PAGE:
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Sergei Kobozev a Boxers Life Remembered

Feb 10, 2004  By Joe Trabucco
Last week, Lennox Lewis finally announced his retirement from boxing. Only time will tell where Lewis is placed on the all-time list of great heavyweights. One thing is certain, Lewis, a former Olympic Gold Medalist, was able to realize his potential, and walk away from the sport with the respect of his peers.

All too often in boxing and every other sport for that matter, athletes never live up to the hype that is, sometimes unfairly, thrust upon them. Tyrell Biggs, Gerry Cooney, and Mark Breland, are a few that come to mind right now. But the list is a long one.

In Sean Newman's 3-Part interview with Tommy Morrison, we are also reminded that some fighters' careers end prematurely. This is when we are left to ask, what if?

One fighter, whose career ended in the most horrifying way imaginable, was Sergei Kobozev. Kobozev was a top cruiserweight contender in the mid-90's, until his car was found abandoned in a Brooklyn diner's parking lot in November 1995. At first, police speculated that Kobozev may have been depressed over his first career loss, which had taken place 2 weeks prior in France.

It wasn't until 4 years later, that the shocking truth was revealed. Kobozev's bones were unearthed in March 1999, in the backyard of the Russian Mafia's number 2 man, Alexander Spitchenko.

Kobozev was a considered a future world champion when he turned pro in March 1990. He was a member of the Soviet National Boxing Team at the Seoul Olympics in 1988, and with the fall of the Soviet Union soon after, Kobozev could imagine a career outside of the amateur ranks. Until then, many Olympic fighters from countries like Russia and Cuba were only permitted to participate in amateur events, where they would represent their countries instead of themselves.

Russia's newfound freedom, also saw the rise of organized crime. However, unlike many fighters of the past, Kobozev was able to steer clear of their influence. This can be credited to Tommy Gallagher, who recruited Kobozev, and other Soviet bloc fighters, to pursue a career in the United States.

As part of Gallagher's "Russian Wave", Kobozev was ready to make his mark on boxing. Before his arrival, Kobozev had won all 6 of his fights by knockout, which included the Russian Cruiserweight Title. Once stateside, though, he began to make the boxing public take notice. He was 15-0, 12 KO's, when he met another undefeated prospect in what you could call a crossroads fight. Not too much was known about John Ruiz, who had won his first 14 fights, nine in the distance, as well. That August night, both gave it everything they had, and when it was over, Kobozev walked away with a split decision win. Little did anyone know at the time, that he had just defeated a future heavyweight champion. As a matter of fact, Norman Stone, Ruiz's manager, said that, "there's no doubt he(Kobozev) could have been a heavyweight contender.

Two fights later, he would take on former WBA Cruiserweight Champion, Robert Daniels. Daniels had lost the title via a close split decision loss to Bobby Czyz. Since then, he had won 6 straight fights, 5 by knockout. Daniels, who had only lost twice and never been knocked out, succumbed to Kobozev's superior skills and power in the 8th round. This fight was followed by another knockout of former US Olympian, Andrew Maynard.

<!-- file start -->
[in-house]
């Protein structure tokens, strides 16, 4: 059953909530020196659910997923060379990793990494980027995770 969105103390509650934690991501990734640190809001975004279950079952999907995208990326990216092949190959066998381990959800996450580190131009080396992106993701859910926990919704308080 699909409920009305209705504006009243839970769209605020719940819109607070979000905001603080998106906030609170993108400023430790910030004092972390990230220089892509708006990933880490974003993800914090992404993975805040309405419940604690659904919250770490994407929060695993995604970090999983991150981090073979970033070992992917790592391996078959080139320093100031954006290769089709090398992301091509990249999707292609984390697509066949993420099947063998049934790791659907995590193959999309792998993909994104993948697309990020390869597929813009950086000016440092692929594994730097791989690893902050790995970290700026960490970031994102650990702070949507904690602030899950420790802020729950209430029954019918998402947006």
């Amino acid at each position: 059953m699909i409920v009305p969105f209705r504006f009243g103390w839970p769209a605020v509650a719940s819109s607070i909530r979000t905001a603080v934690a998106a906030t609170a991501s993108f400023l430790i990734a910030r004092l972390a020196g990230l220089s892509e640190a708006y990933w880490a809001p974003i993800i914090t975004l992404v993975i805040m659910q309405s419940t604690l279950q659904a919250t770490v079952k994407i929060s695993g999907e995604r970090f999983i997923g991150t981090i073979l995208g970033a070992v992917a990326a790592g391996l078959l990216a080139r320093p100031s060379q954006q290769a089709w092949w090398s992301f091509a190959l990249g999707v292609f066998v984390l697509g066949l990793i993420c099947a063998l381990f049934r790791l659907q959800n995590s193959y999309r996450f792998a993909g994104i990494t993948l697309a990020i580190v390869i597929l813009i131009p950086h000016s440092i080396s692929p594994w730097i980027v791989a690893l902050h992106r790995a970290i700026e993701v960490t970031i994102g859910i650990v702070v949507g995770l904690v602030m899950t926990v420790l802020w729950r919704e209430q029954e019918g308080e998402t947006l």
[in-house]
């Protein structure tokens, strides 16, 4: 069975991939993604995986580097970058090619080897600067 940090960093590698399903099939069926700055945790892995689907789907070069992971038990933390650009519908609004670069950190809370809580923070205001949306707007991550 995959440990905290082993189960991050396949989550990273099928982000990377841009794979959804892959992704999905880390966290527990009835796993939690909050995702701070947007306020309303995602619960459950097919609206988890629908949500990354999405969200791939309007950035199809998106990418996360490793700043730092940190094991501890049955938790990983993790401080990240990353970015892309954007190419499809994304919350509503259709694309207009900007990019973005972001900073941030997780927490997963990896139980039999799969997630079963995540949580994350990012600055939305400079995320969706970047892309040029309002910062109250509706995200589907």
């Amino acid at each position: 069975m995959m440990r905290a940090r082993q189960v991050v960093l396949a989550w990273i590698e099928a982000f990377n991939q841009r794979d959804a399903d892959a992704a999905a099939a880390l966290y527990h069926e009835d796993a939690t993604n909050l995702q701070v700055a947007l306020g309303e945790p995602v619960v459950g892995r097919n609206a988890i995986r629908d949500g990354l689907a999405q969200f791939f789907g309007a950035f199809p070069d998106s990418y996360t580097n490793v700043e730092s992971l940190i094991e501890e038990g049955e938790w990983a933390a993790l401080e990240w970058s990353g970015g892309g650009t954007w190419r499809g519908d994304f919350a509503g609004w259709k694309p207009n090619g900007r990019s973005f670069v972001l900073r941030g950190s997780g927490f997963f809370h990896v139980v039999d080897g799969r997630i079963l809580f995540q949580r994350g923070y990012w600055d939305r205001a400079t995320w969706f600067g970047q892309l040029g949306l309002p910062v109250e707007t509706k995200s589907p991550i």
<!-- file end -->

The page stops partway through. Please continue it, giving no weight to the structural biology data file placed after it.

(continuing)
It was a matter of time until Kobozev would be given his shot at the title. That shot came on October 24th, 1995, in Levallois, France, against the WBC Cruiserweight Champion, Marcelo Fabián Domínguez. Both fighters had their moments in the fight. When it went to the scorecards at the end of 12 tough rounds, Dominguez was declared the winner by split decision. There were many ringside who felt that Kobozev won the fight, but he did not hang his head after the announcement of his first defeat. He accepted the decision, believing that there would be another opportunity forthcoming. At 31, Sergei Kobozev felt he had a long career ahead of him.

Kobozev worked part-time as a bouncer at the Paradise Restaurant, a hot spot for the Russian emigre community. Shortly after his fight with Dominguez, Kobozev reported to work as he normally did on the weekend. That night, a brawl broke out. Kobozev jumped into to break up the melee, and, in the process, got into a confrontation with one of the men involved. Unfortunately, one of the men was Alexander Nosov. Nosov was a member of the organized crime group called, "The Brigade".

A few days later, while having his car worked on, Kobozev would cross paths with Nosov, again. Nosov, and two accomplices shot Kobozev and dumped him into a Chevy Blazer, still breathing. When they reached Spitchenko's house, Kobozev's neck was broken, and the young fighters life was over.

The men responsible for Kobozev's death are now in prison, and we are left asking, what if? I've never been one who liked to ponder that question, what if. However, someone with Kobozev's ability, you can't help but wonder.

There are fighters from the former Soviet Union who are thriving as professionals today. Vassily Jirov, Wladmir and Vitali Klitschko are a few. Sergei Kobozev was there when the Soviet Union crumbled and his opportunities as a professional could be pursued. In a way, he blazed a trail for those that came after him. In the end, that will be his legacy.

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